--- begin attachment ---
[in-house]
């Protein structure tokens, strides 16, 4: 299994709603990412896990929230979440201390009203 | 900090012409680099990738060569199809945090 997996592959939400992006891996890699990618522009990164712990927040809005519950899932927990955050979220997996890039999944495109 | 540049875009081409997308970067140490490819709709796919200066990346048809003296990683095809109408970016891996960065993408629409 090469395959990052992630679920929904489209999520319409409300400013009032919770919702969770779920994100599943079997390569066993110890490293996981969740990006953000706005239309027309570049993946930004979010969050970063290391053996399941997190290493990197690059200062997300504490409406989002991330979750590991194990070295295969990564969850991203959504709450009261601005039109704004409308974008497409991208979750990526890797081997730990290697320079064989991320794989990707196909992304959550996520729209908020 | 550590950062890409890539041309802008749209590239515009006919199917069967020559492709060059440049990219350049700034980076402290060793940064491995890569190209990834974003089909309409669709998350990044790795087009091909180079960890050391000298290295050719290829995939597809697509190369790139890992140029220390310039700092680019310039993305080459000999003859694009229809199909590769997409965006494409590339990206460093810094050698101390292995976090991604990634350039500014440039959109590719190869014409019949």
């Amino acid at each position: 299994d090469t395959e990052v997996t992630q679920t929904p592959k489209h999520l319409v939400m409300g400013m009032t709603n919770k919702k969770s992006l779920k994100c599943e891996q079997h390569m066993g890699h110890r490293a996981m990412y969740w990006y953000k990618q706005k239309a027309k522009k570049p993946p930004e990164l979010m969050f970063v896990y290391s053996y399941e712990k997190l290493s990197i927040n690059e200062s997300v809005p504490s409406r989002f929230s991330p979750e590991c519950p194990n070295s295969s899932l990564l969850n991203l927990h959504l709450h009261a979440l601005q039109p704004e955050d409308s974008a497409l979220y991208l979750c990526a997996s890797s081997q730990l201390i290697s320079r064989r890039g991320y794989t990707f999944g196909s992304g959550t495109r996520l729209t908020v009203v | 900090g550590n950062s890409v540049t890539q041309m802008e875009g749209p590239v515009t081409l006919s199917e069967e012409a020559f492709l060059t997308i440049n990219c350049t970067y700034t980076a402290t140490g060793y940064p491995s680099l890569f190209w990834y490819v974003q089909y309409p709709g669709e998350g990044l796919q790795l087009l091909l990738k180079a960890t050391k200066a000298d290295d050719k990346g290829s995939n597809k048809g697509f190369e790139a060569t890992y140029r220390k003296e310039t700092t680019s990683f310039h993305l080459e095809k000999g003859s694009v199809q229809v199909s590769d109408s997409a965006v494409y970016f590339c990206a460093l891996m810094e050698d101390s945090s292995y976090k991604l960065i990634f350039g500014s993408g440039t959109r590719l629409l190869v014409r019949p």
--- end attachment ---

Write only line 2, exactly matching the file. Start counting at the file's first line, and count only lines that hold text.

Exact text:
């Protein structure tokens, strides 16, 4: 299994709603990412896990929230979440201390009203 | 900090012409680099990738060569199809945090 997996592959939400992006891996890699990618522009990164712990927040809005519950899932927990955050979220997996890039999944495109 | 540049875009081409997308970067140490490819709709796919200066990346048809003296990683095809109408970016891996960065993408629409 090469395959990052992630679920929904489209999520319409409300400013009032919770919702969770779920994100599943079997390569066993110890490293996981969740990006953000706005239309027309570049993946930004979010969050970063290391053996399941997190290493990197690059200062997300504490409406989002991330979750590991194990070295295969990564969850991203959504709450009261601005039109704004409308974008497409991208979750990526890797081997730990290697320079064989991320794989990707196909992304959550996520729209908020 | 550590950062890409890539041309802008749209590239515009006919199917069967020559492709060059440049990219350049700034980076402290060793940064491995890569190209990834974003089909309409669709998350990044790795087009091909180079960890050391000298290295050719290829995939597809697509190369790139890992140029220390310039700092680019310039993305080459000999003859694009229809199909590769997409965006494409590339990206460093810094050698101390292995976090991604990634350039500014440039959109590719190869014409019949």